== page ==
4. Le Vab

    Le Vab Active Member

    Sometimes it is very helpful to equalize the vocals during recording.
    Here is a nice setup I use for many many years into my DAW:
    Step1
    Listen to the vocalist and discover the sound. Listen carefully where he or she needs some EQ

    Step 2
    Insert the EQ with the right settings on the vocal track

    Step 3
    Set the pre-amp to a level that at the loudest parts your mono channel reads about -3 dB Peak level

    Step 4
    Insert a group channel , call it "vocal control" and insert a compresoor/limiter and put ratio 4:1, fast attack and medium release, treshold at about -5dB

    Step 5
    Insert a second compessor ratio 2:1, same attack and release settings but treshold at -10dB

    Step 6
    Set the output of your mono vocal track to the group "Vocal Control" Track and record some vocals with the loudest parts

    Step 7
    Bypass your second compressor and check that the input and output on the first compressor/limiter reads about -7dB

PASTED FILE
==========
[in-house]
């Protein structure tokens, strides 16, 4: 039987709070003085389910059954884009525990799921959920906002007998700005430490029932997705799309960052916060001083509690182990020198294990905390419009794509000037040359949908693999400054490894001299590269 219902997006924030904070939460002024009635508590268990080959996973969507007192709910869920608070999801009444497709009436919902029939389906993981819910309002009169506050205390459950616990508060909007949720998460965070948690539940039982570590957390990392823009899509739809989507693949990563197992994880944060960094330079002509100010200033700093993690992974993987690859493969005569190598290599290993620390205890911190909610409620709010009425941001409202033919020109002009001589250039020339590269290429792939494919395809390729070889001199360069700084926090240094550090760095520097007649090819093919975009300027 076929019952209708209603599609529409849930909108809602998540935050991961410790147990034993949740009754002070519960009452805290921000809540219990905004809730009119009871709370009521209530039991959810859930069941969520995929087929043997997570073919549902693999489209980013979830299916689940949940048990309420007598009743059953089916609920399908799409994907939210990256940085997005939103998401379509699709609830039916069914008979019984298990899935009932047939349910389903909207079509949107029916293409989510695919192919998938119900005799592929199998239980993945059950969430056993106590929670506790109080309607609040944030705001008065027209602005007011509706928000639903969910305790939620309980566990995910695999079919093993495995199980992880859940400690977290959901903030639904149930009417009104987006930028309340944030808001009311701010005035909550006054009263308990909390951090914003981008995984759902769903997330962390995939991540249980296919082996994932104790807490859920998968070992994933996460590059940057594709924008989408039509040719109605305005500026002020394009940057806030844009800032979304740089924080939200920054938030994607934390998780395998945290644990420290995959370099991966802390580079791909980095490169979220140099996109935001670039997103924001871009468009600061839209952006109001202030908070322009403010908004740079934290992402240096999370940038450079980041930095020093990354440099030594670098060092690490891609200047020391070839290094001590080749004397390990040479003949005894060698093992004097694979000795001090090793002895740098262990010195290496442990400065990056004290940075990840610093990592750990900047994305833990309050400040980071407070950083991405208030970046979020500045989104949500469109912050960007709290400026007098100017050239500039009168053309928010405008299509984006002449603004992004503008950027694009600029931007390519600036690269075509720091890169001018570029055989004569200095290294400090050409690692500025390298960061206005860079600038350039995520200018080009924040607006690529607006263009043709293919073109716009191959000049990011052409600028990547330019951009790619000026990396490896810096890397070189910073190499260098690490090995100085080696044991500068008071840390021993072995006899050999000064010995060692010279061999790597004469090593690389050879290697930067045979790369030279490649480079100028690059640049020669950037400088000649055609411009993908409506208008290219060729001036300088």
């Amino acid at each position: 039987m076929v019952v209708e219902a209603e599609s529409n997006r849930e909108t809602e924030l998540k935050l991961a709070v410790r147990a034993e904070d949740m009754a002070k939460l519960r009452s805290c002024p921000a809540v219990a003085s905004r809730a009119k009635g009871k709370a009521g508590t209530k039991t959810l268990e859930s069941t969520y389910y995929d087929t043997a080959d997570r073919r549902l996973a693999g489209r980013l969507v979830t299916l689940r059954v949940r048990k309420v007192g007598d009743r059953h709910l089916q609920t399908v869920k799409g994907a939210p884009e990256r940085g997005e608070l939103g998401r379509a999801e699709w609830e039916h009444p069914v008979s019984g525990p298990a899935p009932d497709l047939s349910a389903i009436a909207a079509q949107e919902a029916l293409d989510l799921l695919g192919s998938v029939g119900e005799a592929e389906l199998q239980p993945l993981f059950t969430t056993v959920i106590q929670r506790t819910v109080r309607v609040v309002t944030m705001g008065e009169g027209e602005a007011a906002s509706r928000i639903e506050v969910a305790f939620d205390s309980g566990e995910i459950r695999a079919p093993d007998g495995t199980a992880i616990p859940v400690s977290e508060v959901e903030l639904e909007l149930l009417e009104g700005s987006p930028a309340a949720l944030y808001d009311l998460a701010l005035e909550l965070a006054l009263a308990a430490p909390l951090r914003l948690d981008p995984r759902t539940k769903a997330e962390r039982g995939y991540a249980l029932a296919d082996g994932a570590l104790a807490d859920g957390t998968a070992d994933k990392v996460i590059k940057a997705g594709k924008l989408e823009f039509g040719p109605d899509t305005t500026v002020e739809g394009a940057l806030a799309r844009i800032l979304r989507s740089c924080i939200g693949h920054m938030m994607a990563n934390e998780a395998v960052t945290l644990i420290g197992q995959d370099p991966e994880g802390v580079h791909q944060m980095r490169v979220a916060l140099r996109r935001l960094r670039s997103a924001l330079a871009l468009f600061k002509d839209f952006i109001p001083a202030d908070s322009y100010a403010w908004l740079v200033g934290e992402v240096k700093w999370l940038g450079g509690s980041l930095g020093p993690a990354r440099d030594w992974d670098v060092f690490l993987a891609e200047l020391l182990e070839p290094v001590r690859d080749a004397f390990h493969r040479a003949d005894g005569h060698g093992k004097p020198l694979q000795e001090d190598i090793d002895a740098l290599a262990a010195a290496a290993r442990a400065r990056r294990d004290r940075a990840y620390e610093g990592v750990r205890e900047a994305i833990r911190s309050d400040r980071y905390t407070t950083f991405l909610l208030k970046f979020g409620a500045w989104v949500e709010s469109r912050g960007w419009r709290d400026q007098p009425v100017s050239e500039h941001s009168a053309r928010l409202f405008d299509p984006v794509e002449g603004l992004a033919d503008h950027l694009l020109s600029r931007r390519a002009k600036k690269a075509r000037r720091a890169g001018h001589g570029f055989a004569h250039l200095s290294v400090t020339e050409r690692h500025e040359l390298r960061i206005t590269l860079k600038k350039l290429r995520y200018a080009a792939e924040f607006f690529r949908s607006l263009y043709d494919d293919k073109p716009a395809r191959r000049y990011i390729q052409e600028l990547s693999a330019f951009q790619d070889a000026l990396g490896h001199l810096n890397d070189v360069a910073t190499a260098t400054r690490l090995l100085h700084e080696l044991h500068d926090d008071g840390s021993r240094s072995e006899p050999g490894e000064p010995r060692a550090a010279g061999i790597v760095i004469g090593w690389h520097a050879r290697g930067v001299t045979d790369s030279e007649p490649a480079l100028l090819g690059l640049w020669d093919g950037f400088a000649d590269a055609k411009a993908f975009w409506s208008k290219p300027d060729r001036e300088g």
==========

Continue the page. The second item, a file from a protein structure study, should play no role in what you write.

Step 8
    Put both compressors on and adjust the second compressor until it reads about -3dB on the input and output meters
    Now you will have fully control on the loudest parts

    Step 9
    When you're done you can ride the vocal fader. With automation it is very easy yo make fader movements at the end of a sentence for example.
     
  5. rocksure

    rocksure Active Member

    Once upon a time I used to try and record with my levels that high too, especially when things were 16 bit. That was the old way we were taught when digital recording was relatively new. However, now with 24 bit converters there is no need to record that loud. You can get just as good recordings with the levels set much lower, and then find it MUCH EASIER to mix later because you are not trying to force so many loud signals into the headroom limitations of a DAW. If you have a bunch of tracks all recorded that loud, at mixdown you will find yourself running out of headroom and having to bring all your faders down. The professional +4 standard reference point of 0 dB in the analog domain ( 1.23 volts) is actually at -20 from 0 DBFS (top of the Digital scale in your DAW meters). With the reference level on an outboard console being +4 at -20 in the digital world of DAW, if you slam everything up too hot it's like trying to jam all your signal on a console at maximum level. Not such a good idea. Keeping our recording levels lower makes it much easier to mix things later.